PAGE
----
[108] Cyrus was notable for the good gifte of memorie, who in the most populous armie whereof he was Captaine, coulde call everie severall personne by his name. The same thing did Lucius Scipio among the people of Rome. But wee may beleeve that bothe Scipio and Cyrus were furthered by custome.

[109] Cyneas the Ambassador of Pyrrhus, the next day after he was entered into Rome, saluted both the Knights and also the Senators by their propper names. Mithridates King of Pontus ministred justice without an interpreter, to two and twenty Nations that were under his dominion. It is manifest that memorie may be made by arte, like as in the philosopher Metrodorus that was in the time of doggyshe Diogenes: who furthered himselfe so much by dailie practise, and beating with himselfe, that he kept in remembrance what many men spake at once, not only in order of sence, but also in order of wordes.

[110] Notwithstanding it hath beene often seene, that nothing may easiler be perished by feare, by falling, by chance, or by sicknesse. We have founde that he that was but striken with a stone, forgot to reade. Surely Messala Corvinus after a disease that hee had endured, was so striken with fogetfulnesse, that he remembered not his owne name, and yet otehrwise his wit was freshe enough.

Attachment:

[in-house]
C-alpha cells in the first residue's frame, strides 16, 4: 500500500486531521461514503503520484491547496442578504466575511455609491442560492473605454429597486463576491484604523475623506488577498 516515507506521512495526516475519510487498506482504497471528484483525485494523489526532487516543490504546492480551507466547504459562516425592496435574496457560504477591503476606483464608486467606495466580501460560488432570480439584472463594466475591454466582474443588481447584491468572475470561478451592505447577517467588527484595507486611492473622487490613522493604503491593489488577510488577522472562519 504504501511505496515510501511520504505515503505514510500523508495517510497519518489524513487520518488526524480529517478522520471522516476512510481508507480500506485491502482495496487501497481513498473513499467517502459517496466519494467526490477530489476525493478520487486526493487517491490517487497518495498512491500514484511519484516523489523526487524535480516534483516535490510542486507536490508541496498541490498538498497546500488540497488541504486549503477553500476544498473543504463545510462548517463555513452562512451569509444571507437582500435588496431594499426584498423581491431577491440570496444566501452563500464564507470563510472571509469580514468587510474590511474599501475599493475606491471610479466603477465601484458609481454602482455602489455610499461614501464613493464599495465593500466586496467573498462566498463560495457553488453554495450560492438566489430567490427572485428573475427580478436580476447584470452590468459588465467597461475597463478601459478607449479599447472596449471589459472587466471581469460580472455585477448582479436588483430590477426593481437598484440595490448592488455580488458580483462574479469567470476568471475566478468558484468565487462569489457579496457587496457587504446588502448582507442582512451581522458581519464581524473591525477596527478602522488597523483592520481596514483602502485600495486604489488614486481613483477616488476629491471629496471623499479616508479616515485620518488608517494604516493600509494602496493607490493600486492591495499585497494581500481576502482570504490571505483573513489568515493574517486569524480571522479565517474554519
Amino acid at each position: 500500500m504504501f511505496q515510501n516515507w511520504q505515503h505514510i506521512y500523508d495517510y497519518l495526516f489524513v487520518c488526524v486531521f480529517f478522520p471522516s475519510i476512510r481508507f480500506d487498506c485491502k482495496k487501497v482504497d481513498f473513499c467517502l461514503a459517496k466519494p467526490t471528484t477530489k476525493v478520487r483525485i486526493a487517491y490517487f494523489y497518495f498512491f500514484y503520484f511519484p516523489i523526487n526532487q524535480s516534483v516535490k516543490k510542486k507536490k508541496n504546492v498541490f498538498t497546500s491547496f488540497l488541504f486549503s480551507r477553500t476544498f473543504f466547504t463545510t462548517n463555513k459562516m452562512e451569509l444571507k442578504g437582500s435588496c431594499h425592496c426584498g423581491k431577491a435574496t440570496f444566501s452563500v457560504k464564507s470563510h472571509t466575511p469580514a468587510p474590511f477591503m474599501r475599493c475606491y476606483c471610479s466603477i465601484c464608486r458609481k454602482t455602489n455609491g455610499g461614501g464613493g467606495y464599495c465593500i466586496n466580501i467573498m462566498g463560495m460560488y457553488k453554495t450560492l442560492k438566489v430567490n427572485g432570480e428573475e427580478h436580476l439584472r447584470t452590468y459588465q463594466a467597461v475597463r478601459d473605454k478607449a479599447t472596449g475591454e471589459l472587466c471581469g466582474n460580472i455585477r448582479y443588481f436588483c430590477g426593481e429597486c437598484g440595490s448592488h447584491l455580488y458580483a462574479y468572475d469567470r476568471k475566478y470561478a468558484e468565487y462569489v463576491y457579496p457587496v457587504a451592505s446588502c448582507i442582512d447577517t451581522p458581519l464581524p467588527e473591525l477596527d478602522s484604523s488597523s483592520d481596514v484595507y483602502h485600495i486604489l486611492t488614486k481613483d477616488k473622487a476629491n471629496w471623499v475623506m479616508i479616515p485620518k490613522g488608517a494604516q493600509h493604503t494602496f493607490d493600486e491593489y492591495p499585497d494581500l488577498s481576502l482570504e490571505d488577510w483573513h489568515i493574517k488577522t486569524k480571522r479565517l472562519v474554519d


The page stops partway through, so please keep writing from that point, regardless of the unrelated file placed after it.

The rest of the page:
I 111–120

[111] Feare astonieth the memorie. And again feare is an enforcement of speeche, the which it not onelie sharpeneth, but also extorteth although there were none before.

[112] Surely when Cyrus in the eyght and fiftie Olympiad entred by assault into Sardis, A Towne of Asia, where Croesus at that time lay hidden. Athis the Kinges Sonne (who unto that instaunt had alwaies beene dumbe,) burst out into speech by force of feare. For it is reported, that he cryed out: Cyrus spare my Father, and learn to know (at leastwise by our casualties) that thou art a Man.

[113] Nowe remaineth to intreate of manners, the excellentnes whereof appeared moste in two men. Cato the founder of the stocke of the Portians was a verye good Senator, a very good Orator, and a verie good Captaine. Neverthelesse, for divers quarrelles picked unto him of malice, he was endited and arrayned fortie and foure times, but yet was alwaies quitted.